Joe Surkiewicz

The Shit to Lose Weight Diet: Its Decline and Fall

Every trend has a beginning, although it’s not always easy to trace. 

Take the Hula Hoop craze. 

Eleven-year-old Suzanne Miller of Alexandria, Virginia, blew off flute practice and was experimenting with an abandoned barrel stay in front of her house. She was spotted by Marvin J. Truland as he drove to his job at a plastics supply company, where he appropriated some decorative, half-inch plastic tubing, and made appropriate adjustments. 

The rest is history.

Yet the recent, nationwide obsession with defecation had its start in a less innocent way. 

The Maritime Journal, the premier magazine of the shipping trade, had commissioned an article on the dead weight tonnage reduction of a supertanker–and the subsequent efficiencies that resulted–after a makeover in a Dubai shipyard. 

Boring stuff, unless you’re in the business of transporting oil. But the editor, whose name is lost to history, made a fatal error when posting the article online. Instead of “Ship to Lose Weight,” the title came out (you can see this coming) “Shit to Lose Weight.” 

Like the Hula Hoop, the rest is history.

How could this happen? Wouldn’t a person reading the accompanying article about structural changes to a million-gallon oil tanker realize it was an innocent typo, rue the pathetic state of copyediting, laugh and move on? 

As any media expert will tell you, fewer than two percent of readers (“readers”) get beyond the headline, never venturing to the small squiggly marks neatly arranged in columns that fill the space between the pictures.

The article, or rather the headline, went viral. 

Within days, an entrepreneurial freelance writer, Udo Boltz of White Plains, New York, published an ebook on Amazon, “Shit to Lose Weight: The Eat-Whatever-and-How-Much-You-Want Diet That Really Works!”

Momentum started to build. Boltz, now fabulously rich from his instant bestseller, made appearances on the morning network news shows. Taking a crap was coming out of the closet as millions of viewers contemplated the new diet, all of them wondering why they hadn’t thought of it first.

“It’s really simple,” Boltz explained to Oprah. “It’s just a matter of speeding up the process between your lips and your anus, and really letting go.” On Joe Rogan’s podcast, he said asshole.

Soon, shit was on everyone’s lips. 

Major follow-up trends included a move to outhouses after indoor plumbing and the convenience of six bathrooms in your typical suburban McMansion was perceived as outré. Portland, Oregon, led the pack, as outhouses began popping up in leafy yards and along streets, especially those designated as bicycle routes.

The outhouse craze moved down the coast to San Francisco and L.A., then leapfrogged across the country to Atlanta, D.C., the Big Apple, and even Boston, where solar arrays dwarfed the crappers hidden under a frenzy of light-seeking panels.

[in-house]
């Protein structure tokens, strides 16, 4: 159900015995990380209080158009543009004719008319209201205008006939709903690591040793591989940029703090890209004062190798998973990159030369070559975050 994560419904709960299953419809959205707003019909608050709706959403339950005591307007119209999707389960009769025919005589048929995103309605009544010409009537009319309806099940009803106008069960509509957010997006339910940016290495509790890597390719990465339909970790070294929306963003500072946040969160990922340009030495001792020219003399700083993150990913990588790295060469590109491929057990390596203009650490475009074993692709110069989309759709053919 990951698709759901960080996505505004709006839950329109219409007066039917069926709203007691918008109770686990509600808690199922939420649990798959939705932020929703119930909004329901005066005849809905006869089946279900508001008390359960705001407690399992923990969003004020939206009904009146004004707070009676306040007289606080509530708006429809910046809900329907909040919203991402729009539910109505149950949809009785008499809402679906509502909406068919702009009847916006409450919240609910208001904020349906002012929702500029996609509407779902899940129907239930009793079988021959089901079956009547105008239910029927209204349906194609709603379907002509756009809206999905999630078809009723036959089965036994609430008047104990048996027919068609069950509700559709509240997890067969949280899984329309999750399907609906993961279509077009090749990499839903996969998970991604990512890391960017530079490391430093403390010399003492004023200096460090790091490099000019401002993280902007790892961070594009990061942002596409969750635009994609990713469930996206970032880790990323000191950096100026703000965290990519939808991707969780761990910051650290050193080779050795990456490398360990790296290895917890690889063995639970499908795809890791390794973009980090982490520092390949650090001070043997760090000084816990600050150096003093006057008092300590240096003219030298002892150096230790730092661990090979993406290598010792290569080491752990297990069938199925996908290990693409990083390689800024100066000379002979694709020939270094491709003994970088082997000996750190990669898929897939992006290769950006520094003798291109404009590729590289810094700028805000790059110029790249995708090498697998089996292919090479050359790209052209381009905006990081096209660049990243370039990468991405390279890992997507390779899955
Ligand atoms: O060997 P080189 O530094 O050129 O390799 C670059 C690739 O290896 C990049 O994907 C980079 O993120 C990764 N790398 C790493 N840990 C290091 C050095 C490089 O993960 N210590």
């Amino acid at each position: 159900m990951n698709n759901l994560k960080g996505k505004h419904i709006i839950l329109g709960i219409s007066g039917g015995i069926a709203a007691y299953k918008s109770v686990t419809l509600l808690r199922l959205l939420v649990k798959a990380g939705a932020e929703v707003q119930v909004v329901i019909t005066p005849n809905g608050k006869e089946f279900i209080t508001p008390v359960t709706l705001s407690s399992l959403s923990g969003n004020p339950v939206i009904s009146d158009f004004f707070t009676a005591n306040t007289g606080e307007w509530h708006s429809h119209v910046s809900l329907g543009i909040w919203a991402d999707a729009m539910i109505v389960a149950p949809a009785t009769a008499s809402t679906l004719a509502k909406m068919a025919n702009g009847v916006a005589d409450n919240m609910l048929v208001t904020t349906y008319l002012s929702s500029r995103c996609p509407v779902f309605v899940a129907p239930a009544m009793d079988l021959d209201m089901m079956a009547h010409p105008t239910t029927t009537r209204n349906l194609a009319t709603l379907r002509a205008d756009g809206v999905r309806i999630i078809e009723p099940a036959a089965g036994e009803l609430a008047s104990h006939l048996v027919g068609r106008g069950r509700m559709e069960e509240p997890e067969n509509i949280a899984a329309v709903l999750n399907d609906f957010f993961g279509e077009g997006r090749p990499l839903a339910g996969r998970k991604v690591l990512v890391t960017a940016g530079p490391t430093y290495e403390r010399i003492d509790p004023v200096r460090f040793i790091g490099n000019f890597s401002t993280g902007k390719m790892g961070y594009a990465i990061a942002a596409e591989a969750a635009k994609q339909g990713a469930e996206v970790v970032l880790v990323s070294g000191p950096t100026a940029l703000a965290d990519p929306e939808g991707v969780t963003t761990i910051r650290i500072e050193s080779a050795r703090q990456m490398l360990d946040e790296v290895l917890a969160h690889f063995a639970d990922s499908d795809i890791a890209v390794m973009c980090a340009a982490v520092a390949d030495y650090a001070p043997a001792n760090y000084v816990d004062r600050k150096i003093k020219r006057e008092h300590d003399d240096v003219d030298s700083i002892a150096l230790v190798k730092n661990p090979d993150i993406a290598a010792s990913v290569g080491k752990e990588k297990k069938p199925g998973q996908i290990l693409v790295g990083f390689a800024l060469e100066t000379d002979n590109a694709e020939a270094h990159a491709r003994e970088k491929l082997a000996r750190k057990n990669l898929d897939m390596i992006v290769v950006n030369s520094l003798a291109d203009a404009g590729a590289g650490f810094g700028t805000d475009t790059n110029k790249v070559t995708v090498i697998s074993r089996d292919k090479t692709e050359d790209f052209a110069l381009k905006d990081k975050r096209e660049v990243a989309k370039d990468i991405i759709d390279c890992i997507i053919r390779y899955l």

Like most trends, it skipped over the Midwest, leaving Chicagoans puzzling, as usual, as to why they were left out.

Outhouses evolved into status symbols, and ranged from the rustic (paneled in wood recovered from abandoned Vermont barns, but still with de rigueur features like heated seats, air conditioning, flat screen monitors and WiFi) to the ultramodern (clad in sleek, gunmetal gray titanium sheathing, solar-paneled and voice-activated).

As the country began to shit itself to svelteness, sub-trends proliferated. Toilet paper tanked as back-to-earthers embraced techniques and tools used by earlier generations—for example, damp forest floor fauna, except now it had to be imported from Ecuadorean rainforests. 

Sticks with charred ends made an unexpected comeback. Online debates raged over the advantages of oak versus maple, with softwoods like pine and cedar dismissed as only suitable for children and the elderly.

Competitive shitting wasn’t far behind, with elaborately wired outhouses utilizing integrated cameras, digital scales and space-age digital aroma analyzers to determine whether your morning effort could be a winning entry. 

Weight and length, for sure, could snag your turd’s immortality (and a first prize!). But other factors, like firmness, color, texture and funkiness were all included as competitors posted their results online. Points were accrued based on thumbs up/thumbs down votes from a nation of intrigued shitters. 

The culminating event was the annual finals held in (where else?) Baltimore, Maryland, where champion defecators gorged and produced results on live television (also available streaming).

With the growing realization that everyone shits (and it’s okay!), efforts to establish a top tier of human defecators reached fruition: an obsession with celebrity shit. 

A new wing to the Rock and Roll Hall of Fame in Cleveland, Ohio, enshrined the preserved turds (the process a closely guarded secret) of the rich and famous. The honor roll included the discharges of Hilary Clinton, Paris Hilton, the aforementioned Oprah, and Jeff Bezos. 

The infamous weren’t forgotten, with their own wing offering the preserved eliminations of Jeffrey Epstein, Mark David Chapman and Vladimir Putin on loving display, like those of the famous, in tinted glass enclosures bathed in sodium vapor lighting.

Alas, like all trends eventually must, the shit-to-lose weight fad lost momentum. Then, the coup de grace came when a rival trend, the urination diet, gripped the nation. 

Its genesis? A bored Google censor bot, just for fun, pushed a literary website to the top of all its search results. 

Within days, everyone wanted to piss wine into an ocean of alcoholics.

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